DST is generally not observed near the equator. southern Brazil observes it while equatorial Brazil does not. as it induces customers to shop and to participate in outdoor afternoon sports.5% of electricity in the U. formerly a primary use of electricity.S. which consumes about 3. The longer days nearer the summer solstice in high latitudes offer more room to shift daylight from morning to evening so that early morning daylight is not wasted. Advantage & Disadvantage:Willett's 1907 proposal argued that DST increases opportunities for outdoor leisure activities during afternoon sunlight hours. even for people who personally dislike the DST schedule. sporting goods makers. Although energy conservation remains an important goal. The advantages of coordination are so great that many people ignore whether DST is in effect by altering their nominal work schedules to coordinate with television broadcasts or daylight. Changing clocks and . where sunrise times do not vary enough to justify it. and other businesses benefit from extra afternoon sunlight. climate. Only a minority of the world's population uses DST because Asia and Africa generally do not observe it. and Canada. and children may need to leave for school in the dark. Electricity use is greatly affected by geography. because its mornings are darker: workers may have no sunlit leisure time. Delaying the nominal time of sunset and sunrise reduces the use of artificial light in the evening and increases it in the morning. energy usage patterns have greatly changed since then. and economics. Economic effects Retailers. General agreement about the day's layout confers so many advantages that a standard DST schedule usually outranks ad hoc efforts to get up earlier. An early goal of DST was to reduce evening usage of incandescent lighting. As Franklin's 1784 satire pointed out. and recent research is limited and reports contradictory results. Energy use DST's potential to save energy comes primarily from its effects on residential lighting. as in high-latitude summer when most people wake up well after sunrise. DST is commonly not observed during most of winter. Some countries observe it only in some regions. for example. making it hard to generalize from single studies. lighting costs are reduced if the evening reduction outweighs the morning increase.
successfully lobbied in 1985 and 2005 for U. billing systems.S. and records management is common. As more devices contain clocks. People who work across time zone boundaries need to keep track of multiple DST rules. inspecting vehicle lights. Public safety In several countries. People must remember to change their clocks. but overexposure can lead to skin cancer. travel. Disruption to meetings. chaired by blind sports magnate Gordon Gund. but DST can hurt night blindness sufferers. whether this is beneficial depends on one's location and daily schedule. . and can be expensive. particularly for mechanical clocks that cannot be moved backward safely. In societies with fixed work schedules it provides more afternoon sunlight for outdoor exercise. Similar twice-yearly tasks include reviewing and practicing fire escape and family disaster plans.DST rules has a direct economic cost. Complexity DST's clock shifts have the obvious disadvantage of complexity. Health DST has mixed effects on health. more time is spent changing them. checking storage areas for hazardous materials. The length of the day becomes variable. broadcasts. computer applications and the like. The Retinitis Pigmentosa Foundation Fighting Blindness. Sunlight strongly influences seasonal affective disorder. this consumes time. as not all locations observe DST or observe it the same way. It alters sunlight exposure. but some argue the reverse. and seasonal vaccinations. just before the heating and candle season causes an increase in home fires. fire safety officials encourage citizens to use the two annual clock shifts as reminders to replace batteries in smoke and carbon. DST extensions. as sunlight triggers vitamin D synthesis in the skin. entailing extra work to support remote meetings. reprogramming thermostats. particularly in autumn. DST may help in depression by causing individuals to rise earlier. Locations without DST can instead use the first days of spring and autumn as reminders.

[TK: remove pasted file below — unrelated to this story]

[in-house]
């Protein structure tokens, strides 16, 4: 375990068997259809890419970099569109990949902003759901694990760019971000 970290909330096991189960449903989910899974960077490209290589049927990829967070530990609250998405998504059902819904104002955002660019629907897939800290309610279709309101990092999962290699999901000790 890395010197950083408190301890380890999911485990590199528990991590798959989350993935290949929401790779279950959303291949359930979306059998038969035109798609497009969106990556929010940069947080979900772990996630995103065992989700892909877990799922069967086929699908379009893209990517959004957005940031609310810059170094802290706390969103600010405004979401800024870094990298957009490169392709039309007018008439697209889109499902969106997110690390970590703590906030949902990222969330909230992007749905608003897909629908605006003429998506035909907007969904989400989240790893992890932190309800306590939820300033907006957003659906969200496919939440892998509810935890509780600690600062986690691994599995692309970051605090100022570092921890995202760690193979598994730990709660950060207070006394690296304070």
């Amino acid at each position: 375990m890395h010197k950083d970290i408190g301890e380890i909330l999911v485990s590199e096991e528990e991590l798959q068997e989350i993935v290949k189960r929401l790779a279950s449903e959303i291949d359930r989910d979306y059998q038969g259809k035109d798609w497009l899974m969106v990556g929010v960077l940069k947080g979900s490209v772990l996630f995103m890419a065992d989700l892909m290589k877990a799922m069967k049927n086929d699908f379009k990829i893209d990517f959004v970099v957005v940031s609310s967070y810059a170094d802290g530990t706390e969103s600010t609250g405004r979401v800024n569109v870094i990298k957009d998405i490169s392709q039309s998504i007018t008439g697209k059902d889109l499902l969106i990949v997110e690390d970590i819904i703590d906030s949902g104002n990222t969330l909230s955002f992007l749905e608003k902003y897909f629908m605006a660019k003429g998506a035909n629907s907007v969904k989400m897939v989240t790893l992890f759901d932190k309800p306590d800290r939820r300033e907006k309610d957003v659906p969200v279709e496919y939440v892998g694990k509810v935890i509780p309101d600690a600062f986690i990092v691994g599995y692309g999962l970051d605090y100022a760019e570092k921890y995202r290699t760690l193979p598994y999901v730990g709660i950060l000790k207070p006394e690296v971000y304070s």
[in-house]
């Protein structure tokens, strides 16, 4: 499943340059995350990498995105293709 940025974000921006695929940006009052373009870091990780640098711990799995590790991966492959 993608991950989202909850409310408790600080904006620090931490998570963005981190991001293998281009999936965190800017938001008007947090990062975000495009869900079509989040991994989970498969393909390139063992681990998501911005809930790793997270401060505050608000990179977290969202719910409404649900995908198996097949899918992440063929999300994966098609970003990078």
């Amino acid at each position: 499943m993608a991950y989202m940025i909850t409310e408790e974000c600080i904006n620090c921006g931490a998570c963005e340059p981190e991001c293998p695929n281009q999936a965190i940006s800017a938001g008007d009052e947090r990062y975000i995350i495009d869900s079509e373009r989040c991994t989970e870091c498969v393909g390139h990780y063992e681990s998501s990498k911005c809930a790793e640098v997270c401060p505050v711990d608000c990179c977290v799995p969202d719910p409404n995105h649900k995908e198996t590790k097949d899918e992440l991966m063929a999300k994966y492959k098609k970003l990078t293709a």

as practiced in many parts of the world. especially in summer. 2009. Days are longest between Marchs to September. as the country faces acute energy shortages.DST in Bangladesh:Bangladesh is using Daylight Saving Time (DST) forwarding one hour from June 19. with the deficit standing at 800MW from 1000MW during the peak hours. with more hours of sunlight. The new timing may continue until the end of September. The government is introducing DST. The power deficit can be overcome by extending the hours of sunlight even further. . Energy consumption is increasing in our country day by day due to socio-economic development. Now the clocks in whole Bangladesh are seven hours ahead of Greenwich Mean Time (UTC+7). saving consumption of artificial light. The national grid will be able to conserve power as the move means the sun will effectively set 'an hour later' on June 20. The power demand peaks to 5000-5500MW in the evenings.